ZFIN ID: ZDB-PUB-180515-2
Intracellular Calcium Mobilization Is Required for Sonic Hedgehog Signaling
Klatt Shaw, D., Gunther, D., Jurynec, M.J., Chagovetz, A.A., Ritchie, E., Grunwald, D.J.
Date: 2018
Source: Developmental Cell 45(4): 512-525.e5 (Journal)
Registered Authors: Grunwald, David, Jurynec, Michael
Keywords: hedgehog signaling, intracellular calcium release, ryanodine receptors, tissue pattering
MeSH Terms:
  • Animals
  • Body Patterning
  • Calcium/metabolism*
  • Embryo, Nonmammalian/cytology
  • Embryo, Nonmammalian/physiology*
  • Gene Expression Regulation, Developmental*
  • Hedgehog Proteins/genetics
  • Hedgehog Proteins/metabolism*
  • Morphogenesis
  • Muscles/cytology
  • Muscles/metabolism
  • Neural Tube/cytology
  • Neural Tube/metabolism
  • Signal Transduction*
  • Somites/cytology
  • Somites/metabolism*
  • Zebrafish/embryology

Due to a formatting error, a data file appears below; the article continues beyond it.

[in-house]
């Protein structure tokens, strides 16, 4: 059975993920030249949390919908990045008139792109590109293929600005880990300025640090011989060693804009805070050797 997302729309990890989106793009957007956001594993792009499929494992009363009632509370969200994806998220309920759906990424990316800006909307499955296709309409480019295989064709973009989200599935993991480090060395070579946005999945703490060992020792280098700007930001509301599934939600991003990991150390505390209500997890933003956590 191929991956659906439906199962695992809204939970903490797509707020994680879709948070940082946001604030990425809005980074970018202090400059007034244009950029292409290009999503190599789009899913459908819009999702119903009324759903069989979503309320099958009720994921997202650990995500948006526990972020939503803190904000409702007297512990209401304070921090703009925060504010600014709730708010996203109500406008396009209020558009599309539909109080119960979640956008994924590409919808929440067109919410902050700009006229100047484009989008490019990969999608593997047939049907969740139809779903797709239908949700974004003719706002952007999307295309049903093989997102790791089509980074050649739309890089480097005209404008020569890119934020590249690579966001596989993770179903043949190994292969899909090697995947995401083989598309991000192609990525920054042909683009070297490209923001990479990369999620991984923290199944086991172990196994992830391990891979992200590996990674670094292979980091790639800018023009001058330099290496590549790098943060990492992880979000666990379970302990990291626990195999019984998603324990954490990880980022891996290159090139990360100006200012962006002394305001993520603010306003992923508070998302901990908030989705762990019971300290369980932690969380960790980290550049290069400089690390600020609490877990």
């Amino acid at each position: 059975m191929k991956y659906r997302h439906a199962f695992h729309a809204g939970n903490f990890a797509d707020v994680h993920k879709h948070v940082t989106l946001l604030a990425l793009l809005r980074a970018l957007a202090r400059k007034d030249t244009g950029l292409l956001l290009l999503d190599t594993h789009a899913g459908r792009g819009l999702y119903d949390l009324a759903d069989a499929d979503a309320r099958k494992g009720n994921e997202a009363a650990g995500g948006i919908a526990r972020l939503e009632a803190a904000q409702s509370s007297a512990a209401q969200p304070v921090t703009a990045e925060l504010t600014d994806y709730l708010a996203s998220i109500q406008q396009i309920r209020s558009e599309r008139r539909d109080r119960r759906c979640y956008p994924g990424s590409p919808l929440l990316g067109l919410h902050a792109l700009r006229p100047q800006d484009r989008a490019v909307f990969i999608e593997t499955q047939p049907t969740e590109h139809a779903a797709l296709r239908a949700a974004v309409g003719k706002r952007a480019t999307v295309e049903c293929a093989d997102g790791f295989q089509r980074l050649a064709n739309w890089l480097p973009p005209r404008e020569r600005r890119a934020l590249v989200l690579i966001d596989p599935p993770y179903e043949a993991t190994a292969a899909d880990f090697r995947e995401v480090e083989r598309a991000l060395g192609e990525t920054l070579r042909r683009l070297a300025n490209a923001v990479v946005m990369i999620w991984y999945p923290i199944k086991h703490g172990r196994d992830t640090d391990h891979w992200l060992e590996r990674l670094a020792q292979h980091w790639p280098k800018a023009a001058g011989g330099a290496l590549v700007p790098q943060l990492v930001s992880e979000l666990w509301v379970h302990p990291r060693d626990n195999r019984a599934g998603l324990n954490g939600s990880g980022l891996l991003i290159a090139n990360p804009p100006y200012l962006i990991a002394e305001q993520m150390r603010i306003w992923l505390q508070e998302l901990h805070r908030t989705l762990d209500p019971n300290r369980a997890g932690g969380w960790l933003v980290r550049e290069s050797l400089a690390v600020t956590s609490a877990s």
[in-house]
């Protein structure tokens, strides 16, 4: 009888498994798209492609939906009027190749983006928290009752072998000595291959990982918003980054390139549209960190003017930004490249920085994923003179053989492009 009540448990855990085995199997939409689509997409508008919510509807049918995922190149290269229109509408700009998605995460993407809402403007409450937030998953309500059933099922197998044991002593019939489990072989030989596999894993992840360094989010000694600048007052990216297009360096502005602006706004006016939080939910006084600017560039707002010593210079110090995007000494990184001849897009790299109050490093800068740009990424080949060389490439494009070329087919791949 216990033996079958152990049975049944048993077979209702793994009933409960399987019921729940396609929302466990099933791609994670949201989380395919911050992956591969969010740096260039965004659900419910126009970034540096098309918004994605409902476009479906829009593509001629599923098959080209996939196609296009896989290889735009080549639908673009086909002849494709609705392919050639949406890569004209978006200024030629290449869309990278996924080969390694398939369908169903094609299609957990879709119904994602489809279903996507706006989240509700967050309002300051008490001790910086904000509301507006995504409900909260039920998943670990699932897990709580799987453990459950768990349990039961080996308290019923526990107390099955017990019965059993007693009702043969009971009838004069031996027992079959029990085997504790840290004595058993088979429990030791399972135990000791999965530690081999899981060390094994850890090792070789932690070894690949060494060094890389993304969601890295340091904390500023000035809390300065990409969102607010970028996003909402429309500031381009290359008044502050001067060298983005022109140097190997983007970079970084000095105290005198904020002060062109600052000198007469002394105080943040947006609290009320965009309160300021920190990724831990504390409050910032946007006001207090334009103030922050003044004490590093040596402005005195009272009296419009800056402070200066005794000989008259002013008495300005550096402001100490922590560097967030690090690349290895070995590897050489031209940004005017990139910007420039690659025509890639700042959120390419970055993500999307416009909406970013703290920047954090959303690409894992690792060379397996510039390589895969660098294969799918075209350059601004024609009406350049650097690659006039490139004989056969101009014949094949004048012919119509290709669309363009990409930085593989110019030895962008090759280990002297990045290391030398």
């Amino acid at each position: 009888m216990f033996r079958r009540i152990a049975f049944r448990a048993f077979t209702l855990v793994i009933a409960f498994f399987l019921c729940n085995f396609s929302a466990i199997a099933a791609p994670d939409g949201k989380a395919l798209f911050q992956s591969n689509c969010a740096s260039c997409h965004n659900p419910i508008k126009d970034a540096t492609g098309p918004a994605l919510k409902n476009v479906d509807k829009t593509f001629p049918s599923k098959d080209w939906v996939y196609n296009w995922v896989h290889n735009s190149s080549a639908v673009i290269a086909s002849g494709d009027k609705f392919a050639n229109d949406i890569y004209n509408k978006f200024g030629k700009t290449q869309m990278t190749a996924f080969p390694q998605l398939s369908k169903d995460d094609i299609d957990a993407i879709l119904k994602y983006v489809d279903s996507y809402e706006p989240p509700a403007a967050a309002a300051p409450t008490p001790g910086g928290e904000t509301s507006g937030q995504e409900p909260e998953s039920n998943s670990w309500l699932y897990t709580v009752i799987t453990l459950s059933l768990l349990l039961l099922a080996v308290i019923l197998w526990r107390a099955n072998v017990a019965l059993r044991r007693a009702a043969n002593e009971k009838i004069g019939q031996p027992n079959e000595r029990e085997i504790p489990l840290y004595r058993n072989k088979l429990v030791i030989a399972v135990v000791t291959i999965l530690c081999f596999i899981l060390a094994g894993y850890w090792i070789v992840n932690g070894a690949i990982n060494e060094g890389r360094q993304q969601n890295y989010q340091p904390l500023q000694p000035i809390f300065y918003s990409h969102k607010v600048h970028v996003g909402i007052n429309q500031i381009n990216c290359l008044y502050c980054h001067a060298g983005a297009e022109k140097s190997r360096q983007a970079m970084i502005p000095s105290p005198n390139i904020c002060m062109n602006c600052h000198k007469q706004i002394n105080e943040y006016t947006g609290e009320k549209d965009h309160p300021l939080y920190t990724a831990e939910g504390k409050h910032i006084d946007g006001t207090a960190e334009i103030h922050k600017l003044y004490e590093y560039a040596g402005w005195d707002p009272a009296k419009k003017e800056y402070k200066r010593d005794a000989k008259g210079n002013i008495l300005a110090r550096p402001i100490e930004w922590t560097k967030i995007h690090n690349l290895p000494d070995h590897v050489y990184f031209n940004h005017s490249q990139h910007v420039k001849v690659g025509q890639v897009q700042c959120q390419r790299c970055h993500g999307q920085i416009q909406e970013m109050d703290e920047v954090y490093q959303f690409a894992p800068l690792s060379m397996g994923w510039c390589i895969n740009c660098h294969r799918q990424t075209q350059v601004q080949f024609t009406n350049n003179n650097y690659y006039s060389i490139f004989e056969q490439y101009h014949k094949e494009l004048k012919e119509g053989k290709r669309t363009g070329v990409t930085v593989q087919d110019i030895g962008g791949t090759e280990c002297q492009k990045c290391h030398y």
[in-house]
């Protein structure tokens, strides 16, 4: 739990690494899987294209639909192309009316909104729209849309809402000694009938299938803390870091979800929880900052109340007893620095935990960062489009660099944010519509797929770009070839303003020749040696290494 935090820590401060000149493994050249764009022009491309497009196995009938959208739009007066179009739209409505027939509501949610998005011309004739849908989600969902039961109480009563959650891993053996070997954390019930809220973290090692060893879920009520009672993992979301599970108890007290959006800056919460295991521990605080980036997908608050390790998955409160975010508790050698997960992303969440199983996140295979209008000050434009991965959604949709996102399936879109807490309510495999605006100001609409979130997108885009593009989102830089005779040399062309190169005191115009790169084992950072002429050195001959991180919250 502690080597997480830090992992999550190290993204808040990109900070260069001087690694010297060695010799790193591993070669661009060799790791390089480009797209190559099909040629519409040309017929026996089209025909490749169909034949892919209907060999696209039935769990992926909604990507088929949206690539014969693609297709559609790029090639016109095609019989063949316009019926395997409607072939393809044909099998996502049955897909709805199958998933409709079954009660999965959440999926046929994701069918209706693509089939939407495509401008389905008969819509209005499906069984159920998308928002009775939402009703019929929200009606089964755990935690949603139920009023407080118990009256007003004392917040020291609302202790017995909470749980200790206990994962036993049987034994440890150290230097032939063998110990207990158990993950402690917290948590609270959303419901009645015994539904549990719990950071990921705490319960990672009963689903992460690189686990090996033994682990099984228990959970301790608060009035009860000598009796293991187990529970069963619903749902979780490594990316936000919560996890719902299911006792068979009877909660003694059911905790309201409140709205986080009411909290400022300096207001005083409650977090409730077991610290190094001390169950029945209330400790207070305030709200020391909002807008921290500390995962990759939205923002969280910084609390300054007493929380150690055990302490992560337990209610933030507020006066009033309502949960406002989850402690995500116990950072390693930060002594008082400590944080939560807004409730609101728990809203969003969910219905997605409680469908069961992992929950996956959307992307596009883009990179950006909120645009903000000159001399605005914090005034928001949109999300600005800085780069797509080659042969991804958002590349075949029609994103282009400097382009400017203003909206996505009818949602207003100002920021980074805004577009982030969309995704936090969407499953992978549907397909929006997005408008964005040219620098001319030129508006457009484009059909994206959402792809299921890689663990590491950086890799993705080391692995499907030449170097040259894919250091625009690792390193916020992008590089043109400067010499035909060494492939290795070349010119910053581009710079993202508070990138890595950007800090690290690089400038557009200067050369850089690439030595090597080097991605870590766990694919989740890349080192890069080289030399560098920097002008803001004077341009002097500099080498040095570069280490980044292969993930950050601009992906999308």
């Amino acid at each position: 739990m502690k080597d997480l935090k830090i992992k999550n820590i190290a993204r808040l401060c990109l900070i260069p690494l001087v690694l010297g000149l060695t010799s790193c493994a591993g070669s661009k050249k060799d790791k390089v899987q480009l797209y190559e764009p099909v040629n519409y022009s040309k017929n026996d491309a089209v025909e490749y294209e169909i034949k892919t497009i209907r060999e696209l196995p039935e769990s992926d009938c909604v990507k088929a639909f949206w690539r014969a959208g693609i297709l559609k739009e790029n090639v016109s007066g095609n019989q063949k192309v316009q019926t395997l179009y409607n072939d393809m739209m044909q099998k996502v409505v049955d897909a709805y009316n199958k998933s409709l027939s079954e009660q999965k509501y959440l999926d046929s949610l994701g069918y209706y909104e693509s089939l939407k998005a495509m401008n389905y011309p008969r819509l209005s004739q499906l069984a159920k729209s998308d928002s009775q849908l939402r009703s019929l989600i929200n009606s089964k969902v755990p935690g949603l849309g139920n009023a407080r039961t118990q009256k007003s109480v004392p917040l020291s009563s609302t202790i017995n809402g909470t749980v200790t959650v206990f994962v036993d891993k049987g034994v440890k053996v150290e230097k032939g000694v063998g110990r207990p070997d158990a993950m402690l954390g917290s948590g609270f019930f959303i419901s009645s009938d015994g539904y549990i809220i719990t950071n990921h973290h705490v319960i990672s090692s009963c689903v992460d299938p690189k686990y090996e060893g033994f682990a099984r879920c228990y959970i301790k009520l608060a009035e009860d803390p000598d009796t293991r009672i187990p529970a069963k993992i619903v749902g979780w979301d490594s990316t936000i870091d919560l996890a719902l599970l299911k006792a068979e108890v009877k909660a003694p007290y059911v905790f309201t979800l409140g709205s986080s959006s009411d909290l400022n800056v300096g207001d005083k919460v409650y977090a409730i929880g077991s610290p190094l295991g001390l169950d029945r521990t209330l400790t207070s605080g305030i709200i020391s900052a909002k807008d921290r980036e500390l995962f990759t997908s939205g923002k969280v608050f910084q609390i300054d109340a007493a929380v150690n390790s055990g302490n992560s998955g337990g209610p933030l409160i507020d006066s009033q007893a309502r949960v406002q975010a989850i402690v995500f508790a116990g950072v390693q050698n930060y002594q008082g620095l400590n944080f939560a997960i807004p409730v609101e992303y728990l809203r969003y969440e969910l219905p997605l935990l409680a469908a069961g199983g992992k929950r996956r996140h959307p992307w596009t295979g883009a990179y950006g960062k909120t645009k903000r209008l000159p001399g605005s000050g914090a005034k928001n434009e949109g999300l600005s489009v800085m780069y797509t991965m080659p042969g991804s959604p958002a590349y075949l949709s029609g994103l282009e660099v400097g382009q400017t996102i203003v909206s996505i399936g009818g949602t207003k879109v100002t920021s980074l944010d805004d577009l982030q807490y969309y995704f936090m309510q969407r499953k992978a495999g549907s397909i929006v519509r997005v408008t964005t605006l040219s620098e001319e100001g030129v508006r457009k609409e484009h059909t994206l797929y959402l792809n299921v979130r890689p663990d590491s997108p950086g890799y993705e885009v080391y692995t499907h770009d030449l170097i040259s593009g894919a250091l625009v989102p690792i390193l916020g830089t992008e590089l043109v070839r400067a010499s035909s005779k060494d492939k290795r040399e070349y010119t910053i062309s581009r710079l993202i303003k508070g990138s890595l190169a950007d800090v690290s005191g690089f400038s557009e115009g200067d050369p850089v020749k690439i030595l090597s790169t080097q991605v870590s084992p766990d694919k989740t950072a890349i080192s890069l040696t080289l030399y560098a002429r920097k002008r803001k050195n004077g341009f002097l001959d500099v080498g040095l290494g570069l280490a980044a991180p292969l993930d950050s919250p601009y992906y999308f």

• Zebrafish/physiology*
  • Zebrafish Proteins/genetics
  • Zebrafish Proteins/metabolism
PubMed: 29754802 Full text @ Dev. Cell
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ABSTRACT
Graded Shh signaling across fields of precursor cells coordinates patterns of gene expression, differentiation, and morphogenetic behavior as precursors form complex structures, such as the nervous system, the limbs, and craniofacial skeleton. Here we discover that intracellular calcium mobilization, a process tightly controlled and readily modulated, regulates the level of Shh-dependent gene expression in responding cells and affects the development of all Shh-dependent cell types in the zebrafish embryo. Reduced expression or modified activity of ryanodine receptor (RyR) intracellular calcium release channels shifted the allocation of Shh-dependent cell fates in the somitic muscle and neural tube. Mosaic analysis revealed that RyR-mediated calcium mobilization is required specifically in Shh ligand-receiving cells. This work reveals that RyR channels participate in intercellular signal transduction events. As modulation of RyR activity modifies tissue patterning, we hypothesize that alterations in intracellular calcium mobilization contribute to both birth defects and evolutionary modifications of morphology.
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